Those attending the party’s annual convention had been split on the subject, with some members opposing any steps toward privatisation. In the end, a majority supported private ownership of up to a third of Statoil’s shares. But instead of specifically authorising the public trading of shares now owned by the state, the resolution said additional private capital would be acquired through strategic alliances. Despite differing interpretations of the resolution, Norwegian Oil and Energy Minister Olav Axelsen insisted the language was flexible enough to permit listing Statoil on the stock exchange in addition to accepting direct investment from other energy companies. The Labour Party resolution – which requires approval by the Parliament to become law – also called for transferring to Statoil a “limited” portion of the petroleum reserves now owned directly by the state. Those state-owned reserves, called the State’s Direct Financial Interest, are five times greater than Statoil’s reserves.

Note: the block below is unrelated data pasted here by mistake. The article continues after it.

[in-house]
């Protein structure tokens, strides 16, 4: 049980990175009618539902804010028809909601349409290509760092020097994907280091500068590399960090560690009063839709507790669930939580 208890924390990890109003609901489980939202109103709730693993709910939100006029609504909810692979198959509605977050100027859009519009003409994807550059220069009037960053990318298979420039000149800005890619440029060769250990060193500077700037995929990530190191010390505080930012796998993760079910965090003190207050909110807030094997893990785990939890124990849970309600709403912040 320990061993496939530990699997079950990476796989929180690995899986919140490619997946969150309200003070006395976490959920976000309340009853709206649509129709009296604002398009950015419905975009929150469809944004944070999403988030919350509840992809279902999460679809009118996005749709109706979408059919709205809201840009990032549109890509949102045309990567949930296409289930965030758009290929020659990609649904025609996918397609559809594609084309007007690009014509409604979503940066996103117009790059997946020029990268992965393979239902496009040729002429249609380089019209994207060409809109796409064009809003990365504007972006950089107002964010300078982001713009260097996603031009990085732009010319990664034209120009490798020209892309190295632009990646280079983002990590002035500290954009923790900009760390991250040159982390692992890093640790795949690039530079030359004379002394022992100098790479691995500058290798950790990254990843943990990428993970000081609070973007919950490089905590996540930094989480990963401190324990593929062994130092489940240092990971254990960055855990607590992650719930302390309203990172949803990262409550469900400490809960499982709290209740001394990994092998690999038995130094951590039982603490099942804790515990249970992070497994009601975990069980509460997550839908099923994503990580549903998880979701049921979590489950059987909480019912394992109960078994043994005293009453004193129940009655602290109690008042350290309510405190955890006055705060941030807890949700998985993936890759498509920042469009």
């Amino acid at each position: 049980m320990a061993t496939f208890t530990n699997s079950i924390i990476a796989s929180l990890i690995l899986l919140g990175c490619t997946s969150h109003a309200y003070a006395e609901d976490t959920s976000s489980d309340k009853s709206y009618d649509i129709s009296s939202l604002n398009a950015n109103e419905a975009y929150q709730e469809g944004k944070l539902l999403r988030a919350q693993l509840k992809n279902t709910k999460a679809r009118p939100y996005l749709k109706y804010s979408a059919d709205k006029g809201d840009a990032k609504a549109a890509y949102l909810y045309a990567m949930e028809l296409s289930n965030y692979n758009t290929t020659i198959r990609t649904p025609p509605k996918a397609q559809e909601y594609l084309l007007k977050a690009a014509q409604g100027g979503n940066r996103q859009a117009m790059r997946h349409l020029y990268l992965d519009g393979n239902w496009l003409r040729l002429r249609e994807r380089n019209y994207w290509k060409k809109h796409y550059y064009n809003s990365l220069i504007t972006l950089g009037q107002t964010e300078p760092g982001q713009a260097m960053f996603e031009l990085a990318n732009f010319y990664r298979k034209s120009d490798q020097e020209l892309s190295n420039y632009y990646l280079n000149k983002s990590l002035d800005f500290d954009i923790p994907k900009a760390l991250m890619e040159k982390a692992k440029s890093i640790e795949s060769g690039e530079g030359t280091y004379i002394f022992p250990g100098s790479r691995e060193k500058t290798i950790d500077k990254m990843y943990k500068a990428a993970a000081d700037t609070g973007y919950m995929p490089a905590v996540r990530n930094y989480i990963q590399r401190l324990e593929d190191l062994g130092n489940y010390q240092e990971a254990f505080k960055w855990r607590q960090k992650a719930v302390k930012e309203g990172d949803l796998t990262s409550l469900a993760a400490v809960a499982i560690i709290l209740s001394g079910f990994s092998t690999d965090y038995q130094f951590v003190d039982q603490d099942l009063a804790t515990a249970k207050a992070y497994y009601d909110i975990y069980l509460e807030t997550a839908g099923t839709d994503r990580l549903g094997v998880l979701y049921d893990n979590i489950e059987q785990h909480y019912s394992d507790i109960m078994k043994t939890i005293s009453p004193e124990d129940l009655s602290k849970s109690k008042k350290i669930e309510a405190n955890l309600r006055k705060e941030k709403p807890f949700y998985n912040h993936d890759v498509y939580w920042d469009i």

Labour favours Statoil privatisation
The leaders of the ruling Labour Party have settled on a policy favouring the partial privatisation of Statoil, the state-owned oil company, but the vague language of their compromise left doubts about how far such privatisation could go.